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Impact of climate change on French tributaries of the Rhine: updating future flows

La Moselle river at Epinal, one of the stations studied as part of the MOSARH21 project © Harvey Stillnot

04/26/2018

Spread across 9 countries, the Rhine river basin faces significant challenges in relation to managing floods and water resources. Irstea has published an estimate of future flows for the French section of the Rhine, updated using the latest IPCC climate projections. This data is key to predicting any adjustments that will be needed across this pan-European river basin.

The Rhine river basin 1 plays a significant role across Europe due to the interconnected challenges that affect it: flood protection, resource available during low-water periods2, usage (navigation, hydroelectric production, etc.). Currently, management of the Rhine basin - specifically scaling development projects such as dikes and dams - is linked to river flow thresholds that correspond to current conditions. Will these reference levels and their corresponding developments be adapted to future flows that are likely to shift with climate change?

This is a crucial question for managers and political leaders who must decide how to manage the rivers in their regions and more specifically, the investment needed to adapt their structures. The answer requires a detailed evaluation of the impact of climate change (temperature and rainfall changes) on river flows. For this reason, Irstea's experts in hydrological modeling joined forces with managers of the Rhine (DREAL Grand Est, Rhin-Meuse Water Agency) to lead the MOSARH21 project3. Their aim was to evaluate the impact of climate change on the flow of French tributaries to the Rhine (Vosges, Sarre and Moselle rivers), using the latest scenarios produced by the Intergovernmental Panel on Climate Change (5th IPCC report, 2014) and French regional projections from the Drias portal.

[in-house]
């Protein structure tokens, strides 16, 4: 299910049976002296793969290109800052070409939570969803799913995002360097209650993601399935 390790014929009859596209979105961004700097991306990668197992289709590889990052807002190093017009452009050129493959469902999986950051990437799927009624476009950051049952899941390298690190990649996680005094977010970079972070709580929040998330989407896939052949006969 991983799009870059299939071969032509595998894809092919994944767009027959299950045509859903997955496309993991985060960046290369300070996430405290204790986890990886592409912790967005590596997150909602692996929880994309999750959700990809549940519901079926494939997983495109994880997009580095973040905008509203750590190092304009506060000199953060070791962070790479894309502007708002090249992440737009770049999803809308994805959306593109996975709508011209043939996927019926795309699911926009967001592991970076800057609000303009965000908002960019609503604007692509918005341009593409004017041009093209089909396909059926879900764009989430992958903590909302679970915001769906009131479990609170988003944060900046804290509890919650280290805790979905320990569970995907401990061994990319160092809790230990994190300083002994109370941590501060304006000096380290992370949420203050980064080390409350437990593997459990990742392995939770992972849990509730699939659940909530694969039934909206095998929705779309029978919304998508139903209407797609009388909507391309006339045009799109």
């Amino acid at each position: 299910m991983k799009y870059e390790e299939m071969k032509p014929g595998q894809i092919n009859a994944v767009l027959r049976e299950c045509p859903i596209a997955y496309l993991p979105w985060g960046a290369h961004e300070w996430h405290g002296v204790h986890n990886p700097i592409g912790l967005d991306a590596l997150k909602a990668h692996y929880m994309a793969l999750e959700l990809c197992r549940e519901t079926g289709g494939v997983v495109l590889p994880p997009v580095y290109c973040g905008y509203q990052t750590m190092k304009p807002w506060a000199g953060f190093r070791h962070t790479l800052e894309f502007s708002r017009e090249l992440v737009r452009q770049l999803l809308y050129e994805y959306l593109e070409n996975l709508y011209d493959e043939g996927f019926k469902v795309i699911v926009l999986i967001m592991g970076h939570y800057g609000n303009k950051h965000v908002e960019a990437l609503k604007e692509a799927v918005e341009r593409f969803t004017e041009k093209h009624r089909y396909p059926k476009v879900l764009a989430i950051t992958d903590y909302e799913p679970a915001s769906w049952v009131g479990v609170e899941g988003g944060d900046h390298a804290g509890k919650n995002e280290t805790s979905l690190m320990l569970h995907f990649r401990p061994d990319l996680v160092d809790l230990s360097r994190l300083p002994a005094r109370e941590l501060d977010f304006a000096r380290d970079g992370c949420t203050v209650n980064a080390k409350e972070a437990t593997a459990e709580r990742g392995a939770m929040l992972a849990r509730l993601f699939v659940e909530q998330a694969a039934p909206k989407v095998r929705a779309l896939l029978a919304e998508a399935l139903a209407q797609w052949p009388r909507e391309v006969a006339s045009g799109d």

The study was built around three phases:

  • simulating flows for a past reference period, specifically 1970-2000,
  • simulating flows for future periods using rainfall and temperature data predicted by climate models using IPCC scenarios,
  • calculating then comparing monitoring indicators for each period for the available resource (average flow), high-water periods (maximum daily flow for a 10-year return period) and low-water periods (minimum monthly flow for a 5-year return period).

"Although this approach provides an up-to-date estimate of the impact of climate change, the study uniquely focused on the combined use of two hydrological models converting rainfall into flow (used separately in previous studies); one designed by Irstea (GRSD) and the other by a consultancy participating in the project. Doing this allowed us to standardize our methods and data, so that our results were more reliable," specified Guillaume Thirel, project leader and researcher at the Irstea Antony Center.

Overall results that match preceding studies

By using the various scenarios developed by the IPCC based on the evolution of greenhouse gas emissions (RCP scenarios), the research was able to reveal three significant trends for the evolution of flow in the Rhine's tributaries:

  • slight increase in average annual flow, which could be significant in case of a large increase in greenhouse gas emissions (RCP 8.5).
  • an increase in flood intensity in the near future (2021-2050), with uncertain changes in the distant future (2071-2100).
  • a decrease in low-water period flows in the near future, with uncertain changes in the distant future.

These results confirmed previous estimates and show that even a relatively humid region such as the east of France could suffer water shortages with weaker low-water periods leading to resource shortages.

Detailed decision support tools

Beyond these main trends, the MOSARH21 project created tools specifically designed for managers and decision-makers: summary pages presenting the future developments of climate, high and low-water periods for each sub-basin draining into the study area (a total of 70 sub-basins), as well as data on monitoring indicators for relevant high and low water periods. "Now updated, these tools should make it possible for each manager/decision maker to understand the evolution of their basin using the various climate scenarios available and to plan for the adjustments needed according to the scenario they select. In addition, this data should encourage debate with the countries neighboring the Rhine (particularly to standardize the reference levels) and maintain an organised management system throughout this European basin," concludes Guillaume Thirel.

 

For more information

1- A river basin is an area limited by the highest topographical lines, which drains each drop of water it receives towards an outlet, river or the sea.
2 - Low-water periods for a river.
3 - MOSARH21 (2015-2017). Partners: Irstea Antony (project leader), Irstea Lyon, DREAL Grand Est, Rhine-Meuse Water Agency (funding), Université de Lorraine, HYDRON (engineering consultancy, Germany).